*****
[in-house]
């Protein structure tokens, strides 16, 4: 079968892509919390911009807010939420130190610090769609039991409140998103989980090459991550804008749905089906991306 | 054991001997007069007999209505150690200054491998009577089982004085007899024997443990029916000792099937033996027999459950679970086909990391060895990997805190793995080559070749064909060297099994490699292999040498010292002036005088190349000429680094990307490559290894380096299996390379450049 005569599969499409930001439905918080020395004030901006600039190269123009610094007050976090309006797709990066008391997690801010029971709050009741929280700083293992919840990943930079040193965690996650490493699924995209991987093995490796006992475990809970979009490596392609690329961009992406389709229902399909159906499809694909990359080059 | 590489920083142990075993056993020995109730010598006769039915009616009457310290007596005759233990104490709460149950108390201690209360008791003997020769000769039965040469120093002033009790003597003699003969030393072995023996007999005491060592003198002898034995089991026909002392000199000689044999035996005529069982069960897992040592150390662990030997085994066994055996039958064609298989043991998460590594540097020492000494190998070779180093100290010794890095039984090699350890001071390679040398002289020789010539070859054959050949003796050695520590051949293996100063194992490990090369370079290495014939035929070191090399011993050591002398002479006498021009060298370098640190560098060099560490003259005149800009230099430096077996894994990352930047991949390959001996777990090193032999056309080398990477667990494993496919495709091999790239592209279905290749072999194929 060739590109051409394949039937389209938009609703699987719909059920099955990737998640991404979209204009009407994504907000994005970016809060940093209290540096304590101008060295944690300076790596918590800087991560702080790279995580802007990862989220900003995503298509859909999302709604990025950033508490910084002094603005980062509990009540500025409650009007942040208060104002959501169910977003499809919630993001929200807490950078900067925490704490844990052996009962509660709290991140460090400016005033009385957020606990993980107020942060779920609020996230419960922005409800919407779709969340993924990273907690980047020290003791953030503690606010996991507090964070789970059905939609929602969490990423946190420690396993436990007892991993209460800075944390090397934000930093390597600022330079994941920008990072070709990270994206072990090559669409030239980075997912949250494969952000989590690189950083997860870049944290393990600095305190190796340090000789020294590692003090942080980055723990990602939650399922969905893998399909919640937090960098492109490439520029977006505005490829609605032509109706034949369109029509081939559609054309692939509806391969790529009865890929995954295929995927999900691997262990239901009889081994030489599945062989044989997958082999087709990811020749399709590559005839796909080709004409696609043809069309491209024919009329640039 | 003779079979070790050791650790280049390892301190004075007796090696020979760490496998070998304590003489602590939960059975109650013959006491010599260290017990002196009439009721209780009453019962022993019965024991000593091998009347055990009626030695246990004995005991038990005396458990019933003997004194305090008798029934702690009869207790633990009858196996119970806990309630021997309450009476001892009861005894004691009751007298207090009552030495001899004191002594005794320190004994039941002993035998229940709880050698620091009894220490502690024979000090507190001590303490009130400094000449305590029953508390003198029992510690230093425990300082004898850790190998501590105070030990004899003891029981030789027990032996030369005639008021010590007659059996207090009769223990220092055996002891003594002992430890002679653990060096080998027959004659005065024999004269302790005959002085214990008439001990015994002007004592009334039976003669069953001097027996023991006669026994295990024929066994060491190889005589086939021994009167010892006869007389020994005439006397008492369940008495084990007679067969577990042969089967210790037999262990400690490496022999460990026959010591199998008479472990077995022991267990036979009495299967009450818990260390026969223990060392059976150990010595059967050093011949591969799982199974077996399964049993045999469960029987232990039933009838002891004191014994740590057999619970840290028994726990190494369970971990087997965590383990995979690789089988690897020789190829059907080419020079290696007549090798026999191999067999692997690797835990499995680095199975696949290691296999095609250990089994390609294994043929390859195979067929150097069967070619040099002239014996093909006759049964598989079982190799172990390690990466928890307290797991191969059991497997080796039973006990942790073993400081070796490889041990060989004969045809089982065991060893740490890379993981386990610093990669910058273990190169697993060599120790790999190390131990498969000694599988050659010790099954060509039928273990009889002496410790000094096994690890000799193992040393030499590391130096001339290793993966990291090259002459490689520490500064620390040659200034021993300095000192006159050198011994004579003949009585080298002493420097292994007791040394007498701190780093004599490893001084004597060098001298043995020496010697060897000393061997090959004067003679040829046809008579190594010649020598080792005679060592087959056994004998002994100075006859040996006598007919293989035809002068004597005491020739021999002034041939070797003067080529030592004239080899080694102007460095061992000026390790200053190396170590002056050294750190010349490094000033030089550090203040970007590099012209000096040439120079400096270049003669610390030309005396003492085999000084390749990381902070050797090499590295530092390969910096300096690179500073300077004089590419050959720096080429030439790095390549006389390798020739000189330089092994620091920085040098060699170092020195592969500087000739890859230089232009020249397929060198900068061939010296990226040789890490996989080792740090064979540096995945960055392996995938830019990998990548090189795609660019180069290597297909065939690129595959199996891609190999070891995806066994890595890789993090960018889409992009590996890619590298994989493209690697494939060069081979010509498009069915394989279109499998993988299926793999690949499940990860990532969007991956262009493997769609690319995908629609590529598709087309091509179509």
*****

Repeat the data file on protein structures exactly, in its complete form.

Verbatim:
[in-house]
């Protein structure tokens, strides 16, 4: 079968892509919390911009807010939420130190610090769609039991409140998103989980090459991550804008749905089906991306 | 054991001997007069007999209505150690200054491998009577089982004085007899024997443990029916000792099937033996027999459950679970086909990391060895990997805190793995080559070749064909060297099994490699292999040498010292002036005088190349000429680094990307490559290894380096299996390379450049 005569599969499409930001439905918080020395004030901006600039190269123009610094007050976090309006797709990066008391997690801010029971709050009741929280700083293992919840990943930079040193965690996650490493699924995209991987093995490796006992475990809970979009490596392609690329961009992406389709229902399909159906499809694909990359080059 | 590489920083142990075993056993020995109730010598006769039915009616009457310290007596005759233990104490709460149950108390201690209360008791003997020769000769039965040469120093002033009790003597003699003969030393072995023996007999005491060592003198002898034995089991026909002392000199000689044999035996005529069982069960897992040592150390662990030997085994066994055996039958064609298989043991998460590594540097020492000494190998070779180093100290010794890095039984090699350890001071390679040398002289020789010539070859054959050949003796050695520590051949293996100063194992490990090369370079290495014939035929070191090399011993050591002398002479006498021009060298370098640190560098060099560490003259005149800009230099430096077996894994990352930047991949390959001996777990090193032999056309080398990477667990494993496919495709091999790239592209279905290749072999194929 060739590109051409394949039937389209938009609703699987719909059920099955990737998640991404979209204009009407994504907000994005970016809060940093209290540096304590101008060295944690300076790596918590800087991560702080790279995580802007990862989220900003995503298509859909999302709604990025950033508490910084002094603005980062509990009540500025409650009007942040208060104002959501169910977003499809919630993001929200807490950078900067925490704490844990052996009962509660709290991140460090400016005033009385957020606990993980107020942060779920609020996230419960922005409800919407779709969340993924990273907690980047020290003791953030503690606010996991507090964070789970059905939609929602969490990423946190420690396993436990007892991993209460800075944390090397934000930093390597600022330079994941920008990072070709990270994206072990090559669409030239980075997912949250494969952000989590690189950083997860870049944290393990600095305190190796340090000789020294590692003090942080980055723990990602939650399922969905893998399909919640937090960098492109490439520029977006505005490829609605032509109706034949369109029509081939559609054309692939509806391969790529009865890929995954295929995927999900691997262990239901009889081994030489599945062989044989997958082999087709990811020749399709590559005839796909080709004409696609043809069309491209024919009329640039 | 003779079979070790050791650790280049390892301190004075007796090696020979760490496998070998304590003489602590939960059975109650013959006491010599260290017990002196009439009721209780009453019962022993019965024991000593091998009347055990009626030695246990004995005991038990005396458990019933003997004194305090008798029934702690009869207790633990009858196996119970806990309630021997309450009476001892009861005894004691009751007298207090009552030495001899004191002594005794320190004994039941002993035998229940709880050698620091009894220490502690024979000090507190001590303490009130400094000449305590029953508390003198029992510690230093425990300082004898850790190998501590105070030990004899003891029981030789027990032996030369005639008021010590007659059996207090009769223990220092055996002891003594002992430890002679653990060096080998027959004659005065024999004269302790005959002085214990008439001990015994002007004592009334039976003669069953001097027996023991006669026994295990024929066994060491190889005589086939021994009167010892006869007389020994005439006397008492369940008495084990007679067969577990042969089967210790037999262990400690490496022999460990026959010591199998008479472990077995022991267990036979009495299967009450818990260390026969223990060392059976150990010595059967050093011949591969799982199974077996399964049993045999469960029987232990039933009838002891004191014994740590057999619970840290028994726990190494369970971990087997965590383990995979690789089988690897020789190829059907080419020079290696007549090798026999191999067999692997690797835990499995680095199975696949290691296999095609250990089994390609294994043929390859195979067929150097069967070619040099002239014996093909006759049964598989079982190799172990390690990466928890307290797991191969059991497997080796039973006990942790073993400081070796490889041990060989004969045809089982065991060893740490890379993981386990610093990669910058273990190169697993060599120790790999190390131990498969000694599988050659010790099954060509039928273990009889002496410790000094096994690890000799193992040393030499590391130096001339290793993966990291090259002459490689520490500064620390040659200034021993300095000192006159050198011994004579003949009585080298002493420097292994007791040394007498701190780093004599490893001084004597060098001298043995020496010697060897000393061997090959004067003679040829046809008579190594010649020598080792005679060592087959056994004998002994100075006859040996006598007919293989035809002068004597005491020739021999002034041939070797003067080529030592004239080899080694102007460095061992000026390790200053190396170590002056050294750190010349490094000033030089550090203040970007590099012209000096040439120079400096270049003669610390030309005396003492085999000084390749990381902070050797090499590295530092390969910096300096690179500073300077004089590419050959720096080429030439790095390549006389390798020739000189330089092994620091920085040098060699170092020195592969500087000739890859230089232009020249397929060198900068061939010296990226040789890490996989080792740090064979540096995945960055392996995938830019990998990548090189795609660019180069290597297909065939690129595959199996891609190999070891995806066994890595890789993090960018889409992009590996890619590298994989493209690697494939060069081979010509498009069915394989279109499998993988299926793999690949499940990860990532969007991956262009493997769609690319995908629609590529598709087309091509179509």